President John Adams and his wife, Abigail, were the first occupants of the White House. During Adams' presidency (1797-1801), the capital moved from Philadelphia to Washington, a struggling hamlet built mostly in a swamp.
Pennsylvania Avenue was unpaved, and frequent rains turned it into a quagmire. Although the White House itself was only half finished, Mrs. Adams cheerfully tolerated the noise and confusion of workmen coming and going. She was as fond of pomp and ceremony as Martha Washington had been, and, in spite of the inconveniences, held memorable receptions and dinner parties. Indeed, her invitations were highly coveted.
But one immediate problem presented itself-where to hang the family wash.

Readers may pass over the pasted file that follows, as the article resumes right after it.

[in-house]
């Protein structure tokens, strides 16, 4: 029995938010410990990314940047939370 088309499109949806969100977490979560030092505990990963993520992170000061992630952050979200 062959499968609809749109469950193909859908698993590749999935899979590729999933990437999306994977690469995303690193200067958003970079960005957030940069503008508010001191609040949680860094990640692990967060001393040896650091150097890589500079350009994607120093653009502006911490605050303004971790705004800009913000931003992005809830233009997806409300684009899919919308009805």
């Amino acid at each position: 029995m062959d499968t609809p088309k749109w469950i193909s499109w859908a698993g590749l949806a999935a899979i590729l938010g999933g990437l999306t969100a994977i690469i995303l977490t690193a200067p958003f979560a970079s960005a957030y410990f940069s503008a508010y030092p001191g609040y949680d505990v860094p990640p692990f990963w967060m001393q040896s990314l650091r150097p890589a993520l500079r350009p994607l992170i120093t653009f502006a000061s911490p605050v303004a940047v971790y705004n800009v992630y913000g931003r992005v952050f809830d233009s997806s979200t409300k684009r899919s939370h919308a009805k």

The White House was inadequately heated, and a number of rooms were cold and damp. Mrs. Adams finally decided that the East Room was the warmest and driest place in her august home, and that's where the clothesline was strung.
And that first lady has never forgotten.
The ghost of Abigail Adams is seen hurrying toward the East Room, with arms out stretched at if carrying a load of laundry. She can be recognized by the cap and lace shawl she favored in life.
Although Abigail Adams is the "oldest" ghost ever to have been encountered at the White House, she is by no means the only former occupant to occasionally wander its halls and great rooms. The home of the American chief executive has been the site of so much intense life it seems only appropriate that from within its walls come stories and legends of presidents and first ladies who linger...after life.